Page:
PowerGlide 2186955 Review

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Think Twice

This is another cheap cordless drill with the old NiCAD technology and a 3/8" chuck that isn't much of a bargain. Users like the variable speed but complain about weak motors and report problems with chargers and batteries going bad; users grouse that you can't buy these items separately.

According to Power Glide 19.2V cordless drill reviews, this model is easy to use -- when it works. Some posts on Ace Hardware say this drill is nicely balanced and sufficiently powerful, but others assert it's heavy and low on the power meter. But the biggest barbs are aimed at its overall quality. Reviews report problems like chargers that melt the batteries, overheat, or leak and batteries that don't hold their charge or prematurely give out all together. One user commenting in reviews on Amazon reports that the charger was useless after eight months and a replacement unit couldn't get the drill moving again, either. Note, though, that we read several Power Glide 19.2V reviews griping about having to buy a whole new kit -- drill, battery, and charger -- when one component failed because they're not sold separately.

The 19.2V Power Glide (starting at $41, Amazon) features variable speed up to 900 rmp, a 17-position clutch, and 3/8" keyless chuck. The set includes one NiCAD battery, a charger that takes three to five hours to juice up the battery, a carrying case, and a 13-piece accessory kit filled with screwdriver and drill bits and a screwdriver bit adapter.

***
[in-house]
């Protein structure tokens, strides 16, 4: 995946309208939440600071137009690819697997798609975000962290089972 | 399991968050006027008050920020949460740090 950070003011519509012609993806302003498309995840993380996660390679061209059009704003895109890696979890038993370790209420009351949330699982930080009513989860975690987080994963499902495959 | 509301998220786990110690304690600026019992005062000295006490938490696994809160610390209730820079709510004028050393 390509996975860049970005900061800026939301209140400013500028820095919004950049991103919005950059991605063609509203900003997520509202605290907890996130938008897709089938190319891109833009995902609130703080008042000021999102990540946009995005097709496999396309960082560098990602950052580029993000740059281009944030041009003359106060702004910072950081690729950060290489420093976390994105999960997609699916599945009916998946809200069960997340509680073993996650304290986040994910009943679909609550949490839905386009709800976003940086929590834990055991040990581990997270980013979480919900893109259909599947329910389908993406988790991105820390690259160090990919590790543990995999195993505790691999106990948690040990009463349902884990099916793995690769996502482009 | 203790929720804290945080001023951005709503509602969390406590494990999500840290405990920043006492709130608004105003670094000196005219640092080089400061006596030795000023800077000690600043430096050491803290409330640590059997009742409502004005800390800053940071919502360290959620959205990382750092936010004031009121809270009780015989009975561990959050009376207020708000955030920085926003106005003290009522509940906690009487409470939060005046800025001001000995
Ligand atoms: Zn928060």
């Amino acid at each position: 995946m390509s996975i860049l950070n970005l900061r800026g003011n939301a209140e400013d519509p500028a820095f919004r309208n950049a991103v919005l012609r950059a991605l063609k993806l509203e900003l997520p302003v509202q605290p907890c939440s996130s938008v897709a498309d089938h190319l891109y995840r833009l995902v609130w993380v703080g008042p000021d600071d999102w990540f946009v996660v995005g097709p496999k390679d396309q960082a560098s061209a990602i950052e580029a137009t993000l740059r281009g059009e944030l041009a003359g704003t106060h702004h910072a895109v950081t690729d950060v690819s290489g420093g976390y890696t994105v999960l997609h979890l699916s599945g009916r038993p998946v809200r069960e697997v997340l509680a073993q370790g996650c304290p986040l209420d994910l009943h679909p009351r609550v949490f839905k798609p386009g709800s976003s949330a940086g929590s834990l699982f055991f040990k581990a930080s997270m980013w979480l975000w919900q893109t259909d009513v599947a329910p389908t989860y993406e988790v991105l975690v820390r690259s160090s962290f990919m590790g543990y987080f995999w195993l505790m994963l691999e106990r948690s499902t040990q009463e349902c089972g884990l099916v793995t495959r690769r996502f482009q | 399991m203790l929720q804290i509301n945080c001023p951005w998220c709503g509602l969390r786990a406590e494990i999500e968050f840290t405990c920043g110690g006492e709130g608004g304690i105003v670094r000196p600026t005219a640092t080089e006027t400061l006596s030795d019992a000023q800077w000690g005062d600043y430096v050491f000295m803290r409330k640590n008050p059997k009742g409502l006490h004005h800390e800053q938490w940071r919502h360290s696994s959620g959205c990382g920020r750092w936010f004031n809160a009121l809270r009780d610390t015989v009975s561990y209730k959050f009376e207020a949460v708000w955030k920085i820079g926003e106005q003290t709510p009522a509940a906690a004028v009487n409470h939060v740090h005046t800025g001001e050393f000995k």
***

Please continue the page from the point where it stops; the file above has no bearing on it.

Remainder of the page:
This drill looks good on the price front but falls down on performance and features. It's built around the older and less costly NiCAD battery, which is also heavier, takes longer to charge, and doesn't hold a charge as long as newer lithium-ion batteries. In addition, user reviews attesting to problems with the power pack that surface shortly after purchase suggest this is one deal that's really no deal at all.

Maralyn Edid

Maralyn is a veteran reporter, writer, researcher, and editor. From her early years at Crain's Chicago Business and the Detroit bureau of Business Week, then on to a long-term stint at Cornell University's ILR School and now at Cheapism.com, Maralyn has been -- and remains -- committed to getting ...

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